(Phys.org) -- The RemScan device uses an infrared signal to directly measure petroleum hydrocarbons in soil. The user simply pulls the trigger for a result in 15 seconds. The traditional method for measuring petroleum contamination involves sending soil samples to a laboratory and waiting several days for the results.
Petroleum contamination is a wide spread global issue with recent events like the Gulf of Mexico spill attracting attention from communities concerned about the health and environmental impacts of such spills.
RemScan allows users to make quicker and smarter clean up decisions leading to significant cost savings. It also decreases the number of samples that require laboratory analysis, resulting in further cost reductions.
"We now have a way to quickly assess the risks at a spill site," said Ziltek Managing Director, Dr. Richard Stewart.
South Australian based waste remediation company, Ziltek, has had significant demand from the mining sector where petroleum spills are costly because they divert resources away from the core business. RemScan allows the emergency response team to quickly delineate the spill and validate the clean-up area with increased certainty all in the same day.
"An average mid-size remediation firm in Australia will spend around A$250,000 on soil petroleum analysis each year," said Dr. Stewart. "RemScan can cut this bill by up to 50 per cent resulting in an annual cost saving of up to A$125,000 per annum."
According to Dr. Mike McLaughlin, Science Fellow with CSIRO Land and Water, it's a great example of how CSIRO can work with small business to develop a product that will have real benefits for the community.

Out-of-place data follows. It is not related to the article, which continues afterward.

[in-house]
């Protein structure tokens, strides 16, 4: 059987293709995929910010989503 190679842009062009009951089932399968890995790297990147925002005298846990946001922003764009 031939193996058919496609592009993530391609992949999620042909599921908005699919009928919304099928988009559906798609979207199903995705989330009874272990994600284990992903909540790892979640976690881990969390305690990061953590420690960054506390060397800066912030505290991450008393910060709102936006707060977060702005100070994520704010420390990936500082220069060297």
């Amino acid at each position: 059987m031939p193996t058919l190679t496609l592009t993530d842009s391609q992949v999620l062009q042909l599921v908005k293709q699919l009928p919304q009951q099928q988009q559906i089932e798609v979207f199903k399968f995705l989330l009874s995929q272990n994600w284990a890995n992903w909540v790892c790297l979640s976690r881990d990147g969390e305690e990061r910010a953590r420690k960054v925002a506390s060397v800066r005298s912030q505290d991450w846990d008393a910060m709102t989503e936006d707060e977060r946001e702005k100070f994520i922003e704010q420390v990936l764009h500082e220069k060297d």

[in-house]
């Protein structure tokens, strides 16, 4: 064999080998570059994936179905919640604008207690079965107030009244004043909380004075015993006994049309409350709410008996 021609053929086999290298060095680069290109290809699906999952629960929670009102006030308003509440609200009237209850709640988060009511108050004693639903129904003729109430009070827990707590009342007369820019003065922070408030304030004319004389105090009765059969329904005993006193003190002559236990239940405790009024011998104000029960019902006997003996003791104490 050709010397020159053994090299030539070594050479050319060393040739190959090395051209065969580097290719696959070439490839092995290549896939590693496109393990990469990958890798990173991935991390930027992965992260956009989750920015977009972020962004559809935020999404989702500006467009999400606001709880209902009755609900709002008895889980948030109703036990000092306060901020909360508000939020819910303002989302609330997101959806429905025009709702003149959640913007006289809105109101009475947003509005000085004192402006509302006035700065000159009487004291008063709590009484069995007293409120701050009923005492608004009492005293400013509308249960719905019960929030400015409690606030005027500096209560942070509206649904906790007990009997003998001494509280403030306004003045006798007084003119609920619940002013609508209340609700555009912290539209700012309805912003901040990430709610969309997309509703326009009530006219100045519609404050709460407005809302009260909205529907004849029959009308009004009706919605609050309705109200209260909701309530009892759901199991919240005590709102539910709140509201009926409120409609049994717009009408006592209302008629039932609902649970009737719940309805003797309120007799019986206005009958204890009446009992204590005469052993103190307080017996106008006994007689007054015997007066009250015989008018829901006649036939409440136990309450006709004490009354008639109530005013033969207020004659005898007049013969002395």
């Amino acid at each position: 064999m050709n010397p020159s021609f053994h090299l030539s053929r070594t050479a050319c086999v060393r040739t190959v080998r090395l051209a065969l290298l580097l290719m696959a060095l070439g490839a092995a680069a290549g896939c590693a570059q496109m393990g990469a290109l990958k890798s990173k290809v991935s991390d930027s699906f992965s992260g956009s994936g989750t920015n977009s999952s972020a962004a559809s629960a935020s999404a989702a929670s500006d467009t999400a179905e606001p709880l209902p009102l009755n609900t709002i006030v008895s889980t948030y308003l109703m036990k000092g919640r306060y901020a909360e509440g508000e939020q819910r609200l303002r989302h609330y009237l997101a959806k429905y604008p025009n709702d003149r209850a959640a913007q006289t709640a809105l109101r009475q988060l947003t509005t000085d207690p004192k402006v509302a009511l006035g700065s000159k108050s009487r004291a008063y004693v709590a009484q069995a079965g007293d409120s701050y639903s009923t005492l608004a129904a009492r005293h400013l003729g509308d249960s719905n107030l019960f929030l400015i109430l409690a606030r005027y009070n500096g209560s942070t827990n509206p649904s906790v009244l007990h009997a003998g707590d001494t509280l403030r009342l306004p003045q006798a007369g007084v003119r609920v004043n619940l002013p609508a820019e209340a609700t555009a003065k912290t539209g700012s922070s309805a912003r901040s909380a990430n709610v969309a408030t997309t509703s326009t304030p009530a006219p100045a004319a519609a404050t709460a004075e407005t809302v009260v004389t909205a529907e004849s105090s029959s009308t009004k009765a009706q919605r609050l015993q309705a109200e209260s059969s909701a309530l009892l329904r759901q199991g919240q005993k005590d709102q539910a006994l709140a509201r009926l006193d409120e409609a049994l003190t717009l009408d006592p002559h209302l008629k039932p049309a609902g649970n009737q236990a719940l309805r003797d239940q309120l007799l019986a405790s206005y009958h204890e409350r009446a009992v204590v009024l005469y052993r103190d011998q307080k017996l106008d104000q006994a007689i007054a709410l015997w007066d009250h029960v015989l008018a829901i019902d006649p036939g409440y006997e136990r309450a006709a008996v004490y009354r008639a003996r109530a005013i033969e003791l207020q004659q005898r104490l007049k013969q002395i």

"The ability of the technology to rapidly detect the presence of contaminants will provide significant cost savings to industry as well as limit the impact of contamination on the environment," he says.
"It's a great achievement for our research team and CSIRO is pleased to be a partner with Ziltek to make it happen."
The technology is the subject of several global patent applications and has been granted full patent status in Australia. RemScan is now available for purchase in Australia and New Zealand and is on target to enter the North American market in 2013.
The development of the RemScan was supported through the HazWaste Fund (EPA Victoria), Bio Innovation SA and the Australian government's Enterprise Connect Researchers in Business grant.
The research was supported by CSIRO Land and Water and the Water for a Healthy Country Flagship.
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